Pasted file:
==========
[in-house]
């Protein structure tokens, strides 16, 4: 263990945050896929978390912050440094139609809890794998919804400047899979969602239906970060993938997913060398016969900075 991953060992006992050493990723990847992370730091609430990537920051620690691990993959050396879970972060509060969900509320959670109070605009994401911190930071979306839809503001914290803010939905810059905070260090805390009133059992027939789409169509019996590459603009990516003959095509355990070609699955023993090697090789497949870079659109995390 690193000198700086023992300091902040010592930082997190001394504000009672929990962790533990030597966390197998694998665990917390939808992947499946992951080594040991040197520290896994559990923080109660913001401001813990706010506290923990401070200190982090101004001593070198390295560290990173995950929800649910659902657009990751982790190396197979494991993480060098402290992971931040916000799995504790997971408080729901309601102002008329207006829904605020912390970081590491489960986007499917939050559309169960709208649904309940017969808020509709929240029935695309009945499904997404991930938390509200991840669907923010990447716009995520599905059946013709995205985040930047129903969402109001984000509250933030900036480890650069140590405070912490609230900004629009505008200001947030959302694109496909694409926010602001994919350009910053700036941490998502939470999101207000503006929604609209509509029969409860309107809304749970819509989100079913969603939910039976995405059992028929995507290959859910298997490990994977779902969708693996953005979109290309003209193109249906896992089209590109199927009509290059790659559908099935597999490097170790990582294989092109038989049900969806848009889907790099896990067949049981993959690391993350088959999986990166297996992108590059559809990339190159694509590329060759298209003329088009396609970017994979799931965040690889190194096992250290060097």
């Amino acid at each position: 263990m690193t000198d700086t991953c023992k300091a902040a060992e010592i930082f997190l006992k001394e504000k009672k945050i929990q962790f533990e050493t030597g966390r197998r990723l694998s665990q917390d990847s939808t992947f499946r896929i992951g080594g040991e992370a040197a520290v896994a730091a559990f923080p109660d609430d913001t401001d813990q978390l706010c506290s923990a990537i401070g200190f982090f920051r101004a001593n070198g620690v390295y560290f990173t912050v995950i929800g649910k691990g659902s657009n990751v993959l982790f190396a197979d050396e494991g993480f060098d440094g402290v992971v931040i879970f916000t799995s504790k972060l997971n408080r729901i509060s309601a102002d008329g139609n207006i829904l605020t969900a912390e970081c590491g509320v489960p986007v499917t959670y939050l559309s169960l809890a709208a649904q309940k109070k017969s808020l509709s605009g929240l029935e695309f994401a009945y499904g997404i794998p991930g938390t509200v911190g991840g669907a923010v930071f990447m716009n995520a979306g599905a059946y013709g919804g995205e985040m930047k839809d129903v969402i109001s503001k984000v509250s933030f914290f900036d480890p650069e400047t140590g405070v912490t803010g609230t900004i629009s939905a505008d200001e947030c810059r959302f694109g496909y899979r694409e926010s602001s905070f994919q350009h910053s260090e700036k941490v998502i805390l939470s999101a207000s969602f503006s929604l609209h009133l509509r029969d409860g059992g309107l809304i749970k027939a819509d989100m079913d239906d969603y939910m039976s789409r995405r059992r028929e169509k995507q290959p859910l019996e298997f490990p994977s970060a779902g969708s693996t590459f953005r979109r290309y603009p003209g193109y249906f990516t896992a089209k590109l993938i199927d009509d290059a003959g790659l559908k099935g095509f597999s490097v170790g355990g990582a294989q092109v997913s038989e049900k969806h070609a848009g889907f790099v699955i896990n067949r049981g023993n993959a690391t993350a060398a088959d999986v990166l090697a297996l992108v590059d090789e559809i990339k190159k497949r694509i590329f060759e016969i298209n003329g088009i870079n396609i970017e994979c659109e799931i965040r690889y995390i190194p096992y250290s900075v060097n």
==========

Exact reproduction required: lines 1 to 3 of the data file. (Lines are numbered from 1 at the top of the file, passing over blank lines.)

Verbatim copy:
[in-house]
């Protein structure tokens, strides 16, 4: 263990945050896929978390912050440094139609809890794998919804400047899979969602239906970060993938997913060398016969900075 991953060992006992050493990723990847992370730091609430990537920051620690691990993959050396879970972060509060969900509320959670109070605009994401911190930071979306839809503001914290803010939905810059905070260090805390009133059992027939789409169509019996590459603009990516003959095509355990070609699955023993090697090789497949870079659109995390 690193000198700086023992300091902040010592930082997190001394504000009672929990962790533990030597966390197998694998665990917390939808992947499946992951080594040991040197520290896994559990923080109660913001401001813990706010506290923990401070200190982090101004001593070198390295560290990173995950929800649910659902657009990751982790190396197979494991993480060098402290992971931040916000799995504790997971408080729901309601102002008329207006829904605020912390970081590491489960986007499917939050559309169960709208649904309940017969808020509709929240029935695309009945499904997404991930938390509200991840669907923010990447716009995520599905059946013709995205985040930047129903969402109001984000509250933030900036480890650069140590405070912490609230900004629009505008200001947030959302694109496909694409926010602001994919350009910053700036941490998502939470999101207000503006929604609209509509029969409860309107809304749970819509989100079913969603939910039976995405059992028929995507290959859910298997490990994977779902969708693996953005979109290309003209193109249906896992089209590109199927009509290059790659559908099935597999490097170790990582294989092109038989049900969806848009889907790099896990067949049981993959690391993350088959999986990166297996992108590059559809990339190159694509590329060759298209003329088009396609970017994979799931965040690889190194096992250290060097």
């Amino acid at each position: 263990m690193t000198d700086t991953c023992k300091a902040a060992e010592i930082f997190l006992k001394e504000k009672k945050i929990q962790f533990e050493t030597g966390r197998r990723l694998s665990q917390d990847s939808t992947f499946r896929i992951g080594g040991e992370a040197a520290v896994a730091a559990f923080p109660d609430d913001t401001d813990q978390l706010c506290s923990a990537i401070g200190f982090f920051r101004a001593n070198g620690v390295y560290f990173t912050v995950i929800g649910k691990g659902s657009n990751v993959l982790f190396a197979d050396e494991g993480f060098d440094g402290v992971v931040i879970f916000t799995s504790k972060l997971n408080r729901i509060s309601a102002d008329g139609n207006i829904l605020t969900a912390e970081c590491g509320v489960p986007v499917t959670y939050l559309s169960l809890a709208a649904q309940k109070k017969s808020l509709s605009g929240l029935e695309f994401a009945y499904g997404i794998p991930g938390t509200v911190g991840g669907a923010v930071f990447m716009n995520a979306g599905a059946y013709g919804g995205e985040m930047k839809d129903v969402i109001s503001k984000v509250s933030f914290f900036d480890p650069e400047t140590g405070v912490t803010g609230t900004i629009s939905a505008d200001e947030c810059r959302f694109g496909y899979r694409e926010s602001s905070f994919q350009h910053s260090e700036k941490v998502i805390l939470s999101a207000s969602f503006s929604l609209h009133l509509r029969d409860g059992g309107l809304i749970k027939a819509d989100m079913d239906d969603y939910m039976s789409r995405r059992r028929e169509k995507q290959p859910l019996e298997f490990p994977s970060a779902g969708s693996t590459f953005r979109r290309y603009p003209g193109y249906f990516t896992a089209k590109l993938i199927d009509d290059a003959g790659l559908k099935g095509f597999s490097v170790g355990g990582a294989q092109v997913s038989e049900k969806h070609a848009g889907f790099v699955i896990n067949r049981g023993n993959a690391t993350a060398a088959d999986v990166l090697a297996l992108v590059d090789e559809i990339k190159k497949r694509i590329f060759e016969i298209n003329g088009i870079n396609i970017e994979c659109e799931i965040r690889y995390i190194p096992y250290s900075v060097n």